So here's what I think.
The provision of the rules that allows you to bring notes to court is found in Rule 30 which is the rule on coaching. This rule tells us that “Coaching is considered to be communication, advice or instruction of any kind and by any means to a player.” Sounds like notes would qualify as coaching, right? But then Comment 30.1 says: “A player may bring to the court written notes that were prepared before the start of the match and may read these notes during the match.” So obviously this type of “coaching” is allowed. And in fact, as the rule states, there are some limited situations where on-court coaching is allowed, in non-USTA team events for example. So it's not that the USTA has absolutely prohibited on-court coaching. All of which is to say that I think it would be find to have notes in your pocket and pull them out to look at on court, in the middle of a game.
However, I can see a problem if, in doing this, you end of violating the time rules. You may remember that back in Episode 49 of Tennis Quick Tips, which was called “How Much Time Is Too Much Time On The Tennis Court?”, we talked about just how much time the rules of tennis allow you to do various things on court. These time limits are set out in Rule 29, the rule on continuous play, which states:
As a principle, play should be continuous, from the time the match starts (when the first service of the match is put into play) until the match finishes.
a. Between points, a maximum of twenty (20) seconds is allowed. When the players change at the end of a game, a maximum of ninety (90) seconds are allowed. However, after the first game of each set and during a tie-break game, play shall be continuous and the players shall change ends without a rest.
At the end of each set there shall be a set break of a maximum of one hundred and twenty (120) seconds.
The maximum time starts from the moment that one point finishes until the first service is struck for the next point.
So, according to Rule 29, you get 20 seconds between points, 90 seconds to change ends of court between games, and two minutes between sets.
And, of course, we can't forget Rule 21, on when to serve and receive, which states:
The server shall not serve until the receiver is ready. However, the receive shall play to the reasonable pace of the server and shall be ready to receive within a reasonable time of the server being ready.
So the server has to wait for the receiver to be ready but the receiver can't wait around all day to get ready as he or she needs to play to the “reasonable pace” of the server.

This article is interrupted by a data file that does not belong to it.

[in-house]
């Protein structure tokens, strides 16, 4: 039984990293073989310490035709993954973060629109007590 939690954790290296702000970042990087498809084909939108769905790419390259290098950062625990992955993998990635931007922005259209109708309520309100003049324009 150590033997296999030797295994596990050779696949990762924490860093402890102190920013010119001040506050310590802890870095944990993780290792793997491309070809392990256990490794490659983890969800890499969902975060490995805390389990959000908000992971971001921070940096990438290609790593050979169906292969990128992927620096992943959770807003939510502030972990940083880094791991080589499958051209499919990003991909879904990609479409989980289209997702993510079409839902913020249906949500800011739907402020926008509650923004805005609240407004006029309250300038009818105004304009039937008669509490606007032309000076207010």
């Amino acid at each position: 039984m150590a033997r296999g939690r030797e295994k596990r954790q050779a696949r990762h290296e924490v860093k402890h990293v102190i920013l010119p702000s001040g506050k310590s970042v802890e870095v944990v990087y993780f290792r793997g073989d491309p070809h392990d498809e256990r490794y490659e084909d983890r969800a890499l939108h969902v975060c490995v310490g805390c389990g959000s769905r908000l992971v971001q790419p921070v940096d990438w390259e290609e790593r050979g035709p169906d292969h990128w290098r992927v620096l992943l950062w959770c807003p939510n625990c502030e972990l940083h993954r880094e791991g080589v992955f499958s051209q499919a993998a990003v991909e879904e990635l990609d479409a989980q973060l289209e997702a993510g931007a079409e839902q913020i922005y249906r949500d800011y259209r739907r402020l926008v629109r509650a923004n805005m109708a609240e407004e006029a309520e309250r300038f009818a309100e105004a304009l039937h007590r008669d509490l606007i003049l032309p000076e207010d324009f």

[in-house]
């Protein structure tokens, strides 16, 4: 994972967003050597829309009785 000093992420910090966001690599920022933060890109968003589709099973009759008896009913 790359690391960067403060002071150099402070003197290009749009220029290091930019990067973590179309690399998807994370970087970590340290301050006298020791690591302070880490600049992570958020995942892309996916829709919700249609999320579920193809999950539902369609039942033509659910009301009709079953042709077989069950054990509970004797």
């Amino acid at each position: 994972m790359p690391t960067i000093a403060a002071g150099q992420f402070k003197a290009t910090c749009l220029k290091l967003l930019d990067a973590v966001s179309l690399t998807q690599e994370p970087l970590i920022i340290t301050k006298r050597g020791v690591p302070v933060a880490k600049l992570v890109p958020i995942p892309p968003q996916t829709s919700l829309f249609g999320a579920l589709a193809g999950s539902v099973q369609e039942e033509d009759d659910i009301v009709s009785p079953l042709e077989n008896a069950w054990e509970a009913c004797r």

I bring these time rules up because the one thing I know you can't do is slow down the match. As Rule 29 says, as a principle, play should be continuous.
So, to address the situation raised in the listener's question, I believe you can look at notes on court, even between points and during a game. However, if you are constantly pulling out notes to look over during a game and that slows down the match at all, I would think you could get in trouble for violating Rule 29. And I think you'd be surprised how very little time you have between points. You may think 20 seconds is plenty of time but, if you're serving, you really need several seconds to calm yourself and go through your service ritual. (For more on this, be sure and check out Episode 4 of Tennis Quick Tips – Improve Your Tennis Serve Consistency with a Service Ritual.) And if you're returning, you need time to get in position and come up with your plan on return.
If you were doing this during a USTA tournament and caused a delay between points, according to the USTA's Point Penalty System, found in Regulation IV.D. Table 15, you would receive a warning for your first offense and then a one point penalty for every offense after that. If you were doing this just during a regular unofficiated league match, while you could certainly get away with it, you probably wouldn't be perceived as being the most fun person to play tennis with and you might see some drop in the number of times you're invited to play matches.